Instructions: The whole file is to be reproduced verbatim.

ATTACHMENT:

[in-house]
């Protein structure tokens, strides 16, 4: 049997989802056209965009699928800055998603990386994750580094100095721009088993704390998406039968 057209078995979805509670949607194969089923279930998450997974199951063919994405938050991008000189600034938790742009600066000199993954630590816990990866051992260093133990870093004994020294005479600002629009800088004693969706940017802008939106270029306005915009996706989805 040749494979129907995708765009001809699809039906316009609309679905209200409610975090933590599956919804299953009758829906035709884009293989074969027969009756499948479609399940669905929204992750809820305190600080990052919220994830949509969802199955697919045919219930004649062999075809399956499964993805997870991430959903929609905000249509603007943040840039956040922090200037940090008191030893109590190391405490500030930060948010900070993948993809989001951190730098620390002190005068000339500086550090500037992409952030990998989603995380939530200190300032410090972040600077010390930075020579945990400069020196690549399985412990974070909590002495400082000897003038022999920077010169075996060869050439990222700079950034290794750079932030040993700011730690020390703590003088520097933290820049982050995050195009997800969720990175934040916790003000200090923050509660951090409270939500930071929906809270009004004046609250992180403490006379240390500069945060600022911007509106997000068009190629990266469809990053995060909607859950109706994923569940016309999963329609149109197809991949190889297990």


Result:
[in-house]
């Protein structure tokens, strides 16, 4: 049997989802056209965009699928800055998603990386994750580094100095721009088993704390998406039968 057209078995979805509670949607194969089923279930998450997974199951063919994405938050991008000189600034938790742009600066000199993954630590816990990866051992260093133990870093004994020294005479600002629009800088004693969706940017802008939106270029306005915009996706989805 040749494979129907995708765009001809699809039906316009609309679905209200409610975090933590599956919804299953009758829906035709884009293989074969027969009756499948479609399940669905929204992750809820305190600080990052919220994830949509969802199955697919045919219930004649062999075809399956499964993805997870991430959903929609905000249509603007943040840039956040922090200037940090008191030893109590190391405490500030930060948010900070993948993809989001951190730098620390002190005068000339500086550090500037992409952030990998989603995380939530200190300032410090972040600077010390930075020579945990400069020196690549399985412990974070909590002495400082000897003038022999920077010169075996060869050439990222700079950034290794750079932030040993700011730690020390703590003088520097933290820049982050995050195009997800969720990175934040916790003000200090923050509660951090409270939500930071929906809270009004004046609250992180403490006379240390500069945060600022911007509106997000068009190629990266469809990053995060909607859950109706994923569940016309999963329609149109197809991949190889297990």